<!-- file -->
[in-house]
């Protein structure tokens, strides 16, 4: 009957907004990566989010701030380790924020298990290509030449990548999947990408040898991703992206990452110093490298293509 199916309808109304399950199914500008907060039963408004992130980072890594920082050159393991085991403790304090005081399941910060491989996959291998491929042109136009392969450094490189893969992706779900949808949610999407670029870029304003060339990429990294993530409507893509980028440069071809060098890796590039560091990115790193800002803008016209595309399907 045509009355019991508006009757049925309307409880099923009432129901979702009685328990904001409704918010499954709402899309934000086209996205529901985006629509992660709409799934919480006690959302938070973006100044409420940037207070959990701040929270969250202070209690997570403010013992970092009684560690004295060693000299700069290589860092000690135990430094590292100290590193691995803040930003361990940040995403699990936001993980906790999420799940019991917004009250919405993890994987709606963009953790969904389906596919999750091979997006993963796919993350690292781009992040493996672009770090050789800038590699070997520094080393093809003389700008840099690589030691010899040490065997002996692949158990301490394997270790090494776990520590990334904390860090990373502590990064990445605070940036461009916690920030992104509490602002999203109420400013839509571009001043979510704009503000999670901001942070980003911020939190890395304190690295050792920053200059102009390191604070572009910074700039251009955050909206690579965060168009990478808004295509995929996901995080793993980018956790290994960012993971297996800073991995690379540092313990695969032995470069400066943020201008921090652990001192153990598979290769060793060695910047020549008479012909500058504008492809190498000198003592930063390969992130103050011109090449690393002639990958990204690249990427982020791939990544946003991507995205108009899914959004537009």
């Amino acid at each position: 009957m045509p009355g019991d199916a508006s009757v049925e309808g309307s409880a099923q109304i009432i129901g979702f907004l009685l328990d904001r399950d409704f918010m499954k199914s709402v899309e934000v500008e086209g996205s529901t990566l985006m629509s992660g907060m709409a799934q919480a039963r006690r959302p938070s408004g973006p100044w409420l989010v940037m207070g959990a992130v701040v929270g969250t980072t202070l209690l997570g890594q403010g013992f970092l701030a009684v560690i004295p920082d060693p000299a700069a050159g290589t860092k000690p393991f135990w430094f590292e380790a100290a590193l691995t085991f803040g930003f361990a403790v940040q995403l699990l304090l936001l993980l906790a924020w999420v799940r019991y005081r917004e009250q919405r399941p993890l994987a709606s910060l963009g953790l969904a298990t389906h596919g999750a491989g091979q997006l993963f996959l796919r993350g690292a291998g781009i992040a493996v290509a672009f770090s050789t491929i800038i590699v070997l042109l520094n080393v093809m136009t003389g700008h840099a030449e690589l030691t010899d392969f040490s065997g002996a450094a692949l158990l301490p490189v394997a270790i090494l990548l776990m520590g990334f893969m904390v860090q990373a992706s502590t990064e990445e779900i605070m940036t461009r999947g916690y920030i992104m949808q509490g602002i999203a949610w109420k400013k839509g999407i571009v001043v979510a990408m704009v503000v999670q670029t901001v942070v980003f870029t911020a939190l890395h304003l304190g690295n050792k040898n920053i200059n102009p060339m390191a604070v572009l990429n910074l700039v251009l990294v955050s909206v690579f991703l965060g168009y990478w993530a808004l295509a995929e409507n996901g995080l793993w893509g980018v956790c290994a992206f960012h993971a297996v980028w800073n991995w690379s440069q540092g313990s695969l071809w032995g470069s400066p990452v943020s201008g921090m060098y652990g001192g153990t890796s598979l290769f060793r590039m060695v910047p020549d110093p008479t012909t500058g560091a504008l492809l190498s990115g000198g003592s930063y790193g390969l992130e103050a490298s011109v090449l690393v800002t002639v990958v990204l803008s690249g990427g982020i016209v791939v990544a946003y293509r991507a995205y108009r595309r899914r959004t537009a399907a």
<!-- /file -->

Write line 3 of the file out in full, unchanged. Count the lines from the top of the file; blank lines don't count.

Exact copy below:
């Amino acid at each position: 009957m045509p009355g019991d199916a508006s009757v049925e309808g309307s409880a099923q109304i009432i129901g979702f907004l009685l328990d904001r399950d409704f918010m499954k199914s709402v899309e934000v500008e086209g996205s529901t990566l985006m629509s992660g907060m709409a799934q919480a039963r006690r959302p938070s408004g973006p100044w409420l989010v940037m207070g959990a992130v701040v929270g969250t980072t202070l209690l997570g890594q403010g013992f970092l701030a009684v560690i004295p920082d060693p000299a700069a050159g290589t860092k000690p393991f135990w430094f590292e380790a100290a590193l691995t085991f803040g930003f361990a403790v940040q995403l699990l304090l936001l993980l906790a924020w999420v799940r019991y005081r917004e009250q919405r399941p993890l994987a709606s910060l963009g953790l969904a298990t389906h596919g999750a491989g091979q997006l993963f996959l796919r993350g690292a291998g781009i992040a493996v290509a672009f770090s050789t491929i800038i590699v070997l042109l520094n080393v093809m136009t003389g700008h840099a030449e690589l030691t010899d392969f040490s065997g002996a450094a692949l158990l301490p490189v394997a270790i090494l990548l776990m520590g990334f893969m904390v860090q990373a992706s502590t990064e990445e779900i605070m940036t461009r999947g916690y920030i992104m949808q509490g602002i999203a949610w109420k400013k839509g999407i571009v001043v979510a990408m704009v503000v999670q670029t901001v942070v980003f870029t911020a939190l890395h304003l304190g690295n050792k040898n920053i200059n102009p060339m390191a604070v572009l990429n910074l700039v251009l990294v955050s909206v690579f991703l965060g168009y990478w993530a808004l295509a995929e409507n996901g995080l793993w893509g980018v956790c290994a992206f960012h993971a297996v980028w800073n991995w690379s440069q540092g313990s695969l071809w032995g470069s400066p990452v943020s201008g921090m060098y652990g001192g153990t890796s598979l290769f060793r590039m060695v910047p020549d110093p008479t012909t500058g560091a504008l492809l190498s990115g000198g003592s930063y790193g390969l992130e103050a490298s011109v090449l690393v800002t002639v990958v990204l803008s690249g990427g982020i016209v791939v990544a946003y293509r991507a995205y108009r595309r899914r959004t537009a399907a």